United States of America, Plaintiff-appellee, v. Charles Brown, Defendant-appellant, 934 F.2d 886 (7th Cir. 1991)Annotate this Case
Melanie Conour, Asst. U.S. Atty., Indianapolis, Ind., for plaintiff-appellee.
R. Mark Inman, Alden & Clem, Indianapolis, Ind., for defendant-appellant.
Before CUMMINGS, RIPPLE and MANION, Circuit Judges.
RIPPLE, Circuit Judge.
Charles Brown brings this direct criminal appeal challenging his conviction for conspiracy to possess with intent to distribute cocaine, in violation of 21 U.S.C. §§ 841(a) (1) and 846. Mr. Brown also was charged with three counts of possession with intent to distribute cocaine, in violation of 21 U.S.C. § 841(a) (1) and 18 U.S.C. § 2. He was acquitted of the three possession charges. Mr. Brown argues that his conviction must be overturned because the inconsistent verdicts, while not in and of themselves sufficient to warrant reversal, establish that the prosecution offered insufficient evidence to convict him of the alleged conspiracy. For the following reasons, we affirm the judgment of the district court.I
Charles Brown was indicted, along with Dino Velcich, for conspiracy to possess and distribute cocaine. The indictment contained seven counts. Count One was a conspiracy charge, naming both Mr. Brown and Velcich; Counts Two and Three were possession with intent to distribute charges naming only Mr. Brown; Count Four was a possession with intent to distribute charge naming both Mr. Brown and Velcich; Counts Five through Seven were possession with intent to distribute charges naming only Velcich.
At his two-day jury trial, Mr. Brown did not present witnesses or introduce evidence. The government presented seven witnesses, including Velcich and Dennis "Rick" Henry, an unindicted member of the conspiracy. Henry, by his own admission, was the link between Mr. Brown and Velcich and transported the cocaine between the two men. The government established that Henry and Mr. Brown were acquainted with each other through Ronald Sheppard. Henry rented office space for a commodities business in a building owned by Sheppard. Mr. Brown was a janitor in the same building.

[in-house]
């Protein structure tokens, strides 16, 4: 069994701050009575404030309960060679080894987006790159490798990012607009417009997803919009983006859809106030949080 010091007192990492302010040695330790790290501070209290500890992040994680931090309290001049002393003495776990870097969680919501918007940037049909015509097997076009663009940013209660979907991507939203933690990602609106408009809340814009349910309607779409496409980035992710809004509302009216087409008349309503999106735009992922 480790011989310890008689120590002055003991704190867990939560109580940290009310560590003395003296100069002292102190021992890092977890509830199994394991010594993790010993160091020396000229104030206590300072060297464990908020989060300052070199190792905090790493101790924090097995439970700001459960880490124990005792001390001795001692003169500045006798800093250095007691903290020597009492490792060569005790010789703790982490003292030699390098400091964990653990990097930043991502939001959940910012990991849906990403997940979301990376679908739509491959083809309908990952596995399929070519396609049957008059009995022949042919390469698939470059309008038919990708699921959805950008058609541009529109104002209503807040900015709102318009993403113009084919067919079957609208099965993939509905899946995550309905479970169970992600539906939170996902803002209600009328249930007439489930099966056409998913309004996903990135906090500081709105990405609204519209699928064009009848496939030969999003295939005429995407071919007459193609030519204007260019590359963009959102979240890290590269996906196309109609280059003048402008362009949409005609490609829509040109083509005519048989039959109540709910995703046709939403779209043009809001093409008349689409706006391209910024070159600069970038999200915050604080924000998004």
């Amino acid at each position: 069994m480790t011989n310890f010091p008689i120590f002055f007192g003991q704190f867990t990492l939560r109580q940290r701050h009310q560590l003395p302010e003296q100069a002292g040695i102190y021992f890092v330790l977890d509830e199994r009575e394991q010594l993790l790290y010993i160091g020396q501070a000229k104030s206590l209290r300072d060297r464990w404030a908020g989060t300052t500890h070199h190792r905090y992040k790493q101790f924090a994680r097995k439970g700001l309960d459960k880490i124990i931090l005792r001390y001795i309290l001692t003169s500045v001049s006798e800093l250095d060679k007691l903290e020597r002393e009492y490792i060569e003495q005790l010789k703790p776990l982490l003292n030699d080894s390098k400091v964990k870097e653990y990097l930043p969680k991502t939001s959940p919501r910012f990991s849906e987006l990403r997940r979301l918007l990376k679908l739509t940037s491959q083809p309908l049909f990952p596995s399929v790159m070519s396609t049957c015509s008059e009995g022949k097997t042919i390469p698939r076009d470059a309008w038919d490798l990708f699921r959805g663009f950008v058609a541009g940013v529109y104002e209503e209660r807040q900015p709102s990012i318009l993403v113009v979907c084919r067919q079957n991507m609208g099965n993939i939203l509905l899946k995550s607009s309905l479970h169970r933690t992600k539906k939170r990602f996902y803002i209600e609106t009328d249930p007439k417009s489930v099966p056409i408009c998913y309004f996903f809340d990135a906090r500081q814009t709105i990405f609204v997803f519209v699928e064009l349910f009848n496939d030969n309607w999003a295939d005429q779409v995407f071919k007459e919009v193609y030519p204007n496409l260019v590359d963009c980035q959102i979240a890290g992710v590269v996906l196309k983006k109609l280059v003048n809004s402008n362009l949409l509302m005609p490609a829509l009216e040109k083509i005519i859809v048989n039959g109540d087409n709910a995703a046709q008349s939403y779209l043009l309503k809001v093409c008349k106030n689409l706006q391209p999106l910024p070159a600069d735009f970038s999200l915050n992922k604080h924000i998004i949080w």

Henry testified that he had several conversations with Mr. Brown regarding more lucrative occupations and that Mr. Brown suggested that he deal drugs. According to Henry, these conversations became more specific over time, and potential cocaine buyers and prices were discussed. Henry testified that, in March 1986, he travelled to Chicago and purchased two ounces of cocaine from Velcich. Henry then returned to Indianapolis and gave the cocaine, in a series of incremental deliveries, to Mr. Brown, who in turn sold it to others. Henry testified that, after the initial trip to Chicago, he returned to Chicago every two to five weeks and purchased more cocaine. Upon his return from each trip, Henry would divide up the cocaine and deliver it, again in increments, to Mr. Brown, who would in turn sell it to others. Henry stated that Mr. Brown was the sole individual to whom he gave the cocaine. Henry further testified that all his purchases took place between March 1986 and April 1987 and that the quantity ranged from two to seven ounces of cocaine at a time.